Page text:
Ken Howard
Ken Howard
To be able to capture not only the look but also the heart of a performance is a great talent, that makes performance photographers essential to the success of a production. 

We sat down to find out all about this often unsung job with Ken Howard, who for over 40 years has been shooting for The Metropolitan Opera, San Francisco Opera, LAOpera, Washington National Opera and many other companies around the world, including in London, Paris and Amsterdam.

How did you become a live performance photographer?

I was always interested in theatre, acted at the Globe in San Diego and while in the US Coast Guard I was a public information officer managing photographers. One weekend one of them really didn’t want to work so gave me a Pentax Spotmatic camera and showed me how to use it: surprise, I actually got good photos. Uncle Sam paid for my photographic education and by the time I left the Coast Guard, I worked for all three TV stations in San Francisco and most of the important theaters, including the San Francisco Opera. Then one day a San Francisco Opera production was photographed for Time Magazine but the film was on a plane that crashed in the bay, so they used one of my photos instead. I thought: if I have to wait for a plane to crash to get my pictures into a national magazine, I’m living on the wrong coast! I moved to New York and here we are, almost half a century later.

Which equipment do you use?

I’ve used every kind of 35mm camera, but now I’m using only the new Sony mirrorless cameras. They’re totally silent and let me get pictures that I would have never been able to get with film. I can shoot at much higher ISO (film speed) and get images in very dark shows. These cameras have ISO of 8000 which is almost science fiction to photographers who started when fast films were ISO 400. People talk about shooting Raw images but they take up a lot of hard drive space and more time to process for no real gain in quality, so I only shoot JPEGs. Nowadays people want images immediately: no film to develop so we’re all our own lab. I photographed Dialogues of the Carmelites at the Met last month and while I was shooting the second act, the press person was editing what I had shot of Act 1. By 4pm that afternoon there were pictures online. It’s pretty hectic!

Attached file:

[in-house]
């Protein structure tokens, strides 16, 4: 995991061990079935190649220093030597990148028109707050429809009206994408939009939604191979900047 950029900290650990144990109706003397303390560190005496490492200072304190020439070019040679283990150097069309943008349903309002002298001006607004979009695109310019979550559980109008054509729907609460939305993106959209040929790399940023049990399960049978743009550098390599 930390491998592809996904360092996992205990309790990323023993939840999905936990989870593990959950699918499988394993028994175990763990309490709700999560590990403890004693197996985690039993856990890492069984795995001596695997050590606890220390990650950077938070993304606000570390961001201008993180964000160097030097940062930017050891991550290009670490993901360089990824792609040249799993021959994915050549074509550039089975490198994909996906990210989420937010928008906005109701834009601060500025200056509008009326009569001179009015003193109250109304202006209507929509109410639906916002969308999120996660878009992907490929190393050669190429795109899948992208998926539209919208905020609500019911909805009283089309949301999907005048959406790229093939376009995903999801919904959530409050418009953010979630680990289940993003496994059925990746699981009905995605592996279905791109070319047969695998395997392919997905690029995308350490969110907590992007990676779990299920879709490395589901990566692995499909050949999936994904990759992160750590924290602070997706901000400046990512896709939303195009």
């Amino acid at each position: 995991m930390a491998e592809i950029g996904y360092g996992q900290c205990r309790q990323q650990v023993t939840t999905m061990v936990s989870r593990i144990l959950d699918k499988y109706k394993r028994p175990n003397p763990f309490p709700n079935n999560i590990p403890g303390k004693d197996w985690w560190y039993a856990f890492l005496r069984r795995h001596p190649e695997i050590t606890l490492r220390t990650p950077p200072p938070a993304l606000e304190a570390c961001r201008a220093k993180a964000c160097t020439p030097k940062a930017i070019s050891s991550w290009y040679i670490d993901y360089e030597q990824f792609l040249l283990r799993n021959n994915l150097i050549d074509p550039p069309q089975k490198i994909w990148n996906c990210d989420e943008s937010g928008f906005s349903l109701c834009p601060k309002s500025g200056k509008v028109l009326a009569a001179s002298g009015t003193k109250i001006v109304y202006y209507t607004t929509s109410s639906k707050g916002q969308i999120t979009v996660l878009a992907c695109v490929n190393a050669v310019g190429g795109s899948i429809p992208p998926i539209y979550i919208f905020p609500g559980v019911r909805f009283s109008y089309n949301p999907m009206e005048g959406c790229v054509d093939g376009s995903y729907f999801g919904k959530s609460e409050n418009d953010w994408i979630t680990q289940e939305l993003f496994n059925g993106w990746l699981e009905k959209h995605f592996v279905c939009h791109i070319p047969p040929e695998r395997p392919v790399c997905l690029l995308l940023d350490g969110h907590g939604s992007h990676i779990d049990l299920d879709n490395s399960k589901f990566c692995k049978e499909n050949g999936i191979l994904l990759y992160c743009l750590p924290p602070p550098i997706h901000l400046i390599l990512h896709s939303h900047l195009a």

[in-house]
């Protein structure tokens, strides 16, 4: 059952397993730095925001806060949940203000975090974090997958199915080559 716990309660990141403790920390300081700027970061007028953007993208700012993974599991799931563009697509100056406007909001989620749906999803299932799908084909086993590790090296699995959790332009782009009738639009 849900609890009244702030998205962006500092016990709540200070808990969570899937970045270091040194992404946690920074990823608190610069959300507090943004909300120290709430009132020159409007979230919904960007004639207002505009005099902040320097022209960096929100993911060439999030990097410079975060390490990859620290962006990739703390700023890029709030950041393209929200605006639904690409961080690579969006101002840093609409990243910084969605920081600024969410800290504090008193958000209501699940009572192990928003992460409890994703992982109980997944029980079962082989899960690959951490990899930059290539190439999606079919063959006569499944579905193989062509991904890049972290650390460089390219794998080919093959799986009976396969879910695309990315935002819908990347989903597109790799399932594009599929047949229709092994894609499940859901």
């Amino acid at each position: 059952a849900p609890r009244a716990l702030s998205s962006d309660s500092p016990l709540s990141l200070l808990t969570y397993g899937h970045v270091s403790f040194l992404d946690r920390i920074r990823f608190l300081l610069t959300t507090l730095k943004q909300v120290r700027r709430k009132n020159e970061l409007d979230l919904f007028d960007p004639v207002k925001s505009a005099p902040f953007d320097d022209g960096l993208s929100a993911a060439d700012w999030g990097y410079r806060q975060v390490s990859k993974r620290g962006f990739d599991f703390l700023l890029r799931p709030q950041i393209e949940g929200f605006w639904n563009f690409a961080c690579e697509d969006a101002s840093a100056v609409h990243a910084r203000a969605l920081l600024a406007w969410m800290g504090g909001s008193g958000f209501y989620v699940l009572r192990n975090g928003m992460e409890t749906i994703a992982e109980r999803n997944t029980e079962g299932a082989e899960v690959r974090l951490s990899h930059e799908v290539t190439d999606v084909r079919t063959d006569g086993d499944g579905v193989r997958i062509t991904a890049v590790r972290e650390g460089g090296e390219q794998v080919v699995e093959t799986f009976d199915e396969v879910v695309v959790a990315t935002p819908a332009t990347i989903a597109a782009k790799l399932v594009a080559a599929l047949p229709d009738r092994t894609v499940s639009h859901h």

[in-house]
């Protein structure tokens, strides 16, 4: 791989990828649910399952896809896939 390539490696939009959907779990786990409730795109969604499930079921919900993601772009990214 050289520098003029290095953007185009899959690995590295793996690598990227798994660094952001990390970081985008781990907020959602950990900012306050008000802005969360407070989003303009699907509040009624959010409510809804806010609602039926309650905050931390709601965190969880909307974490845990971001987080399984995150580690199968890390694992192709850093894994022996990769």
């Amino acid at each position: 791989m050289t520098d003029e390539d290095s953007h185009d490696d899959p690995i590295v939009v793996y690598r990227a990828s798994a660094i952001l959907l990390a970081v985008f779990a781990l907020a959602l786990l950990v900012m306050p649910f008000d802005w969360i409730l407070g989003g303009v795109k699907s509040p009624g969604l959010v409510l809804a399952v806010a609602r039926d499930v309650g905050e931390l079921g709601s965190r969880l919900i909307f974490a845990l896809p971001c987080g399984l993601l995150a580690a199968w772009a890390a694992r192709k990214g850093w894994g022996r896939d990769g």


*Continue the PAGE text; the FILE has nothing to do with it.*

Kelly Kaduce in <i>Sister Angelica</i>, Opera Theatre of St Louis © Ken Howard
Kelly Kaduce in Sister Angelica, Opera Theatre of St Louis
© Ken Howard
How do you avoid disturbing the artists on stage?

There’s no way to be invisible, but the silent camera has been a big help in being less distracting. But we are in a media age with cameras and video everywhere so performers are pretty used to it. I want them to know I’m there and I’m doing something important. While I don’t want to bother them too much, I get as close as I can because I want to get the best photos they’ve ever seen of what they've done.

How long do you spend on a production?

I don’t think there’s any show I’ve shot that I spent less than five-six hours on at least, up to 40+ hours for a Ring production. I always try to see a show before I shoot it, even if I’ve covered it before. I want to know who the people are, what the characters think of each other and where I’m going to be to get the shots I want. If I can shoot a show two or three times or more, I will, even on a non-paid night, just to be sure I’ve got it all the right way.

What is the most difficult thing when shooting a live performance?